Every year, in collaboration with market research firm IBISWorld, we gather all of the latest company data to reveal a ranking by revenue of Australia's heaviest hitters in food and beverage to create our Australia's Top 100 Food & Drink Companies report.

This report, sponsored by Foodmach, lists companies according to their most recently reported revenues in an easy-to-read format, and in this special edition, we'll also reveal the shuffling of the ranks of Australia's top ten companies, the best performing industry sectors, and the companies that rocketed up the list on rising revenues.

Australia’s food and beverage manufacturing sector is the largest in the country. It accounts for more than a quarter of all manufacturing and has been the leading sector since 2012. But it is a volatile space as some on this list can attest.

According to IBISWorld, the top 100 food and beverage companies in Australia collectively generate in excess of $108 billion in revenue (up from $104 billion in 2017-2018) and employ more than 130,000 Australians.

There was little movement at the top, with Fonterra holding the top spot. This was despite a NZ$605 million financial loss and what CEO Miles Hurrell called an “incredibly tough” year.

George Weston Foods (#11) and Goodman Fielder (#12) were ousted from the top 10 to make way for Carlton & United Breweries, which jumped into the top 10 at #8, from #14 last year, and Saputo’s stratospheric rise from #34 to #9. Its $1 billion takeover of Murray Goulburn and Warrnambool Cheese & Butter making it the largest dairy processor in Australia helped.

Acquisitions helped some move up the list or entered the top 100 for the first time. Turosi, Kinrise and Australasian Foods all joined the list after a series of acquisitions.  

The fastest movers on the list include Saputo, Kinrise, Australasian Foods, Almondco Australia, the a2 Milk Company and Freedom Foods Group.

The report shows poultry processors performed strongly, with an average growth of 6.24 per cent. Golden Cockerel and Hazeldene’s Chicken Farm were two notable performers, growing at 10.18 per cent and 6.86 per cent respectively. Ingham’s held it #7 spot from 2018.

Other agricultural-focused industries also performed well. For example, increasing demand for Australian dairy products in overseas markets, particularly Asia, boosted revenue for both the butter and dairy product manufacturing and the milk and cream processing industries.

The a2 Milk Company moved five places to #26 with a 160.7 per cent revenue growth in the US, 73.6 per cent in China and a 46.9 per cent increase in sales overall.

Many operators in the meat processing sector also posted strong results over the year. While varied trading conditions across regions led to some sluggish results, the sector was bullish overall.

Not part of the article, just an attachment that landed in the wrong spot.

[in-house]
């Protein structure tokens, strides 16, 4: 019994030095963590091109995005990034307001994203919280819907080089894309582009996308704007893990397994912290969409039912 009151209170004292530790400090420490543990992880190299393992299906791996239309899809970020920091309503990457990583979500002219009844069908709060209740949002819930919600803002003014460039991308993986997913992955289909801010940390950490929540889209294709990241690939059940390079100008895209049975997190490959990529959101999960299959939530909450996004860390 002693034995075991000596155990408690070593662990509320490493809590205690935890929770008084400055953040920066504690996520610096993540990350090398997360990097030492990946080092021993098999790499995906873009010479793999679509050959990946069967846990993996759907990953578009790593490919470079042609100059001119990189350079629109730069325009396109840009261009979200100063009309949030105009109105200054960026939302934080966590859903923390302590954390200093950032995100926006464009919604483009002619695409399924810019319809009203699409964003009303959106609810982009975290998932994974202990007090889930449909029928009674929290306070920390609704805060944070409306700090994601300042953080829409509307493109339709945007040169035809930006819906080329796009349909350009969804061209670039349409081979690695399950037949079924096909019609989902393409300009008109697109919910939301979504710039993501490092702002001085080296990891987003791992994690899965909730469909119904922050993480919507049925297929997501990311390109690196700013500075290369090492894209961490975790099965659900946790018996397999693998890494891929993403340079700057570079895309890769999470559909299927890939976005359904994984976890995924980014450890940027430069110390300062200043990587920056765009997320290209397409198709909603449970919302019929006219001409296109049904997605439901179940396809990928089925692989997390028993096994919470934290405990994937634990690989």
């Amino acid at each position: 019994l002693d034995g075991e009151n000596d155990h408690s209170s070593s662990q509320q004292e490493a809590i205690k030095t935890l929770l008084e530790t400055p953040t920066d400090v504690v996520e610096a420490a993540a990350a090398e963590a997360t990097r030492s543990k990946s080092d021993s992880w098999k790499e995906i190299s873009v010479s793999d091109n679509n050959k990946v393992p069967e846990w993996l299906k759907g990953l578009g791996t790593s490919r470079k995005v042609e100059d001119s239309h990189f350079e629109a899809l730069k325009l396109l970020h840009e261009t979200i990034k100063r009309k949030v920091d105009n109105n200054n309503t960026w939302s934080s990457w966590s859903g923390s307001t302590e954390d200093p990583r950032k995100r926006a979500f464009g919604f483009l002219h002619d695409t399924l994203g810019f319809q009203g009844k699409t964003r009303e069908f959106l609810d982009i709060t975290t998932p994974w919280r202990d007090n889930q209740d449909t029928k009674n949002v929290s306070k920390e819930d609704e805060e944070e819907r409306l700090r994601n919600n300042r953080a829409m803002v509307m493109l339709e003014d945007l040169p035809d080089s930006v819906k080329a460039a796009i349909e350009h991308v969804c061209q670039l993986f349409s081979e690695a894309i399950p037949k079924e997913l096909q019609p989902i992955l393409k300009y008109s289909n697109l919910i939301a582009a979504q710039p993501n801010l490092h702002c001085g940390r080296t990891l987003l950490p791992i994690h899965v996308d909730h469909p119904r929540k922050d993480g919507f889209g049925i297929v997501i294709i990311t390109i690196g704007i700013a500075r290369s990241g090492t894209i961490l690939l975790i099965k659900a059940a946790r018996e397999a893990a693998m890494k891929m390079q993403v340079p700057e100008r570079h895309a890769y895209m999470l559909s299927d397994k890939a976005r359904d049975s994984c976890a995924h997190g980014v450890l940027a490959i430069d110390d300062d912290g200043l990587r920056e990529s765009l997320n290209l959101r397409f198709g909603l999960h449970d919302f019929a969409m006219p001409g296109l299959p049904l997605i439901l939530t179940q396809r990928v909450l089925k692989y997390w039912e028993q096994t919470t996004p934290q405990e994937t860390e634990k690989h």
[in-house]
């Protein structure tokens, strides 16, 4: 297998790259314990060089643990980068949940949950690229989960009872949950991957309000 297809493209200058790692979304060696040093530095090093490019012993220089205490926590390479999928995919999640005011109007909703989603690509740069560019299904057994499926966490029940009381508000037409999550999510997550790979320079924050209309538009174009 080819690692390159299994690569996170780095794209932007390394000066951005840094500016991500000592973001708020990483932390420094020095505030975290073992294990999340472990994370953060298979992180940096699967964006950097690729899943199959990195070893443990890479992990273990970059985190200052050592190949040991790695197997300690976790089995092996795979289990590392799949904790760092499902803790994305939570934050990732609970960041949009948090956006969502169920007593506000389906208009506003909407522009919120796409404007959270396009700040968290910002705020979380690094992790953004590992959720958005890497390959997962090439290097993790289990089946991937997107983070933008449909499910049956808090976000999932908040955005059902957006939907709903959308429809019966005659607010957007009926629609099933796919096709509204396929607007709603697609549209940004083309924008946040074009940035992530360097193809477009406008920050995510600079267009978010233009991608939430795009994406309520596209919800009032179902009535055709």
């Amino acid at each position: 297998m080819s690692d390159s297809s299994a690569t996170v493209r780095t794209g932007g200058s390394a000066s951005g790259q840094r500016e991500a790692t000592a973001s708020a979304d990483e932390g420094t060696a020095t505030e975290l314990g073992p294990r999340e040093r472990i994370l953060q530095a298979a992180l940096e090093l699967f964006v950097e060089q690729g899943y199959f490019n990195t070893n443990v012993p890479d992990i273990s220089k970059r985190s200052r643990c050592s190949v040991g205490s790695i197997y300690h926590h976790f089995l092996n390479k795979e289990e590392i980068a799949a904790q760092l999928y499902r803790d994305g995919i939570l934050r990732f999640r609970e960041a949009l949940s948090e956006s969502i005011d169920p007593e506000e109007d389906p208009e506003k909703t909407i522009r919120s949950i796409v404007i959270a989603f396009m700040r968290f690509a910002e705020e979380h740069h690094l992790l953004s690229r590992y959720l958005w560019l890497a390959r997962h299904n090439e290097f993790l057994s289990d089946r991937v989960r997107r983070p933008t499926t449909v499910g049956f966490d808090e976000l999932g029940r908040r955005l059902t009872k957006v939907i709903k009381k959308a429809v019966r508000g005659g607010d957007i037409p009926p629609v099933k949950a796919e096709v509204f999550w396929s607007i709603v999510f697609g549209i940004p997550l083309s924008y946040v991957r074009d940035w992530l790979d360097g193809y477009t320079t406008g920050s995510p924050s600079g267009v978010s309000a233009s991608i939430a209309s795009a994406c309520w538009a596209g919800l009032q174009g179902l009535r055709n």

Thomas Foods (#21) and Midfield Meat International (#37) were strong performers, posting annual revenue growth of 22.0 per cent and 24.6 per cent respectively.

Per capita alcohol consumption is declining but demand for premium products such as spirits are rising. This boosted revenue for Brown-Forman Australia, which saw significant sales growth in its Gentleman Jack and Woodford Reserve ranges and Beam Global, owner of Jim Beam and Suntory Whisky.

The worst performer on the list this year was Lion. This is partly explained by a 15-month comparative reporting period in 2017. Its dairy and drinks segment was impacted by the drought, declining alcohol consumption and increased competition from smaller craft brewers. These factors also saw revenue decline for Australia’s largest brewer, Carlton & United Breweries.

Bellamy’s Organic also saw a sharp drop in revenue in 2019 due to several factors, the most prominent being the $18.2 million of lost sales in China, largely due to its inability to obtain SAMR approval. A lower birth rate in China, changing regulations and increased competition also impacted sales.

Extreme weather conditions impacted meat processors in 2019. Queensland-based AACo saw a fall in production from 77 million kilograms 2018 to 68.9 million this year. This was largely the result of flooding of the Gulf of Carpentaria in February, which resulted in the loss of 43,000 head of cattle.

Western Australia-based WAMMCO International recorded a nearly 13 per cent decline, with low annual rainfall impacting production.

Welcome to our Top 100 Food & Drink Companies 2019 report, where you'll find the nation's food and beverage heavyweights listed in order of their most recently reported revenue.

Where does your company rank?

TOP 100: The Top Ten companies and how they fared>>
TOP 100: The fastest movers of 2019>>
TOP 100: The stellar sectors>>
TOP 100: Arrivals and departures>>
TOP 100: The biggest losers of 2019>>

Editorial by Food & Drink Business. All data sourced from IBISWorld.


Packaging News

A $55 million investment in an upgraded manufacturing site outside Ipswich secures Asahi Beverages a major manufacturing presence in South-East Queensland and brings new beverage filling and packaging technology to the plant.

The Australian Packaging Covenant Organisation (APCO) has appointed Kmart exec and current APCO Board member, Chris Foley, as its new CEO.

Amcor has undertaken a product rebrand aimed at giving customers a clearer, more holistic view of its growing portfolio of 'more sustainable' packaging solutions.